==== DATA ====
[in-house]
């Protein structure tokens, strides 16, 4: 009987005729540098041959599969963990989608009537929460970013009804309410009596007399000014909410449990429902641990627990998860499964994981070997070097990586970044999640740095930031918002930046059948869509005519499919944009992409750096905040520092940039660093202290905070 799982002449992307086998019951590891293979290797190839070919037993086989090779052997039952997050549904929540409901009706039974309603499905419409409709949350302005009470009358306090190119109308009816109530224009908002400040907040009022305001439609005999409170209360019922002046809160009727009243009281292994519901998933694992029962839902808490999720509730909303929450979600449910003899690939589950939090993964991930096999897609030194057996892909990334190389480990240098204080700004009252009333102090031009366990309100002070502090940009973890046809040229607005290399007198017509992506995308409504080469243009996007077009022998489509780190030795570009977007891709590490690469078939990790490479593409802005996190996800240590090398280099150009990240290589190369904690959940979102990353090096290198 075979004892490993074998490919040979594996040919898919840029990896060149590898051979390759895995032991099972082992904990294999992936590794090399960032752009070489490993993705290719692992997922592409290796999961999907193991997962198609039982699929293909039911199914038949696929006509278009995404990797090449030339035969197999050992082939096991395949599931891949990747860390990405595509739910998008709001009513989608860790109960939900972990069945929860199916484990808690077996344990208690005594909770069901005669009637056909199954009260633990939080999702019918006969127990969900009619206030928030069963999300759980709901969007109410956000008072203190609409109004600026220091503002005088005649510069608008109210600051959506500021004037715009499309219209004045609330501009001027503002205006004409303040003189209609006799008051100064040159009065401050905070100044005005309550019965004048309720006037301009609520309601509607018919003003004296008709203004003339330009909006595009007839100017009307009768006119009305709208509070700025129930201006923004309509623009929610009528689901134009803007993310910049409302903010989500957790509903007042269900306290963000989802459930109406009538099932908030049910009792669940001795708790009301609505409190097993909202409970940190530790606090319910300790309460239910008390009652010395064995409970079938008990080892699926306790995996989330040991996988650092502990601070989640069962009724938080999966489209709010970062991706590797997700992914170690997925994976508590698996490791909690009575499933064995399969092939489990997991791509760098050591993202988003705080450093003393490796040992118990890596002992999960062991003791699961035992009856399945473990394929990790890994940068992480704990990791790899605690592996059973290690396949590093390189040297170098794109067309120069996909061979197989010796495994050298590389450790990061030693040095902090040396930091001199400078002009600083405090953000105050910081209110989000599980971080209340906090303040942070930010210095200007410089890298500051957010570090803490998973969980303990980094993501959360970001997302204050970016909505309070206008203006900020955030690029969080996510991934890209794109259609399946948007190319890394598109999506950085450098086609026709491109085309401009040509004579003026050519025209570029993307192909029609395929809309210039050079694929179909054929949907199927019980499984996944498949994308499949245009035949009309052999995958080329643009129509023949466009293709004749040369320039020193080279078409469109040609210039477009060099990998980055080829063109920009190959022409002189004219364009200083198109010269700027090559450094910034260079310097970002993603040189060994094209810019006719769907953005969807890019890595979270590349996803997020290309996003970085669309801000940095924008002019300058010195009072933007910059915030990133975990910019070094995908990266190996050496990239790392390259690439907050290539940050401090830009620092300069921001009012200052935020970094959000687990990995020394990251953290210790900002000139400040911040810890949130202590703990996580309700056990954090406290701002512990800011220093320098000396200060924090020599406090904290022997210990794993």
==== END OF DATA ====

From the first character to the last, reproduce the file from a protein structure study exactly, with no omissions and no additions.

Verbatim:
[in-house]
């Protein structure tokens, strides 16, 4: 009987005729540098041959599969963990989608009537929460970013009804309410009596007399000014909410449990429902641990627990998860499964994981070997070097990586970044999640740095930031918002930046059948869509005519499919944009992409750096905040520092940039660093202290905070 799982002449992307086998019951590891293979290797190839070919037993086989090779052997039952997050549904929540409901009706039974309603499905419409409709949350302005009470009358306090190119109308009816109530224009908002400040907040009022305001439609005999409170209360019922002046809160009727009243009281292994519901998933694992029962839902808490999720509730909303929450979600449910003899690939589950939090993964991930096999897609030194057996892909990334190389480990240098204080700004009252009333102090031009366990309100002070502090940009973890046809040229607005290399007198017509992506995308409504080469243009996007077009022998489509780190030795570009977007891709590490690469078939990790490479593409802005996190996800240590090398280099150009990240290589190369904690959940979102990353090096290198 075979004892490993074998490919040979594996040919898919840029990896060149590898051979390759895995032991099972082992904990294999992936590794090399960032752009070489490993993705290719692992997922592409290796999961999907193991997962198609039982699929293909039911199914038949696929006509278009995404990797090449030339035969197999050992082939096991395949599931891949990747860390990405595509739910998008709001009513989608860790109960939900972990069945929860199916484990808690077996344990208690005594909770069901005669009637056909199954009260633990939080999702019918006969127990969900009619206030928030069963999300759980709901969007109410956000008072203190609409109004600026220091503002005088005649510069608008109210600051959506500021004037715009499309219209004045609330501009001027503002205006004409303040003189209609006799008051100064040159009065401050905070100044005005309550019965004048309720006037301009609520309601509607018919003003004296008709203004003339330009909006595009007839100017009307009768006119009305709208509070700025129930201006923004309509623009929610009528689901134009803007993310910049409302903010989500957790509903007042269900306290963000989802459930109406009538099932908030049910009792669940001795708790009301609505409190097993909202409970940190530790606090319910300790309460239910008390009652010395064995409970079938008990080892699926306790995996989330040991996988650092502990601070989640069962009724938080999966489209709010970062991706590797997700992914170690997925994976508590698996490791909690009575499933064995399969092939489990997991791509760098050591993202988003705080450093003393490796040992118990890596002992999960062991003791699961035992009856399945473990394929990790890994940068992480704990990791790899605690592996059973290690396949590093390189040297170098794109067309120069996909061979197989010796495994050298590389450790990061030693040095902090040396930091001199400078002009600083405090953000105050910081209110989000599980971080209340906090303040942070930010210095200007410089890298500051957010570090803490998973969980303990980094993501959360970001997302204050970016909505309070206008203006900020955030690029969080996510991934890209794109259609399946948007190319890394598109999506950085450098086609026709491109085309401009040509004579003026050519025209570029993307192909029609395929809309210039050079694929179909054929949907199927019980499984996944498949994308499949245009035949009309052999995958080329643009129509023949466009293709004749040369320039020193080279078409469109040609210039477009060099990998980055080829063109920009190959022409002189004219364009200083198109010269700027090559450094910034260079310097970002993603040189060994094209810019006719769907953005969807890019890595979270590349996803997020290309996003970085669309801000940095924008002019300058010195009072933007910059915030990133975990910019070094995908990266190996050496990239790392390259690439907050290539940050401090830009620092300069921001009012200052935020970094959000687990990995020394990251953290210790900002000139400040911040810890949130202590703990996580309700056990954090406290701002512990800011220093320098000396200060924090020599406090904290022997210990794993």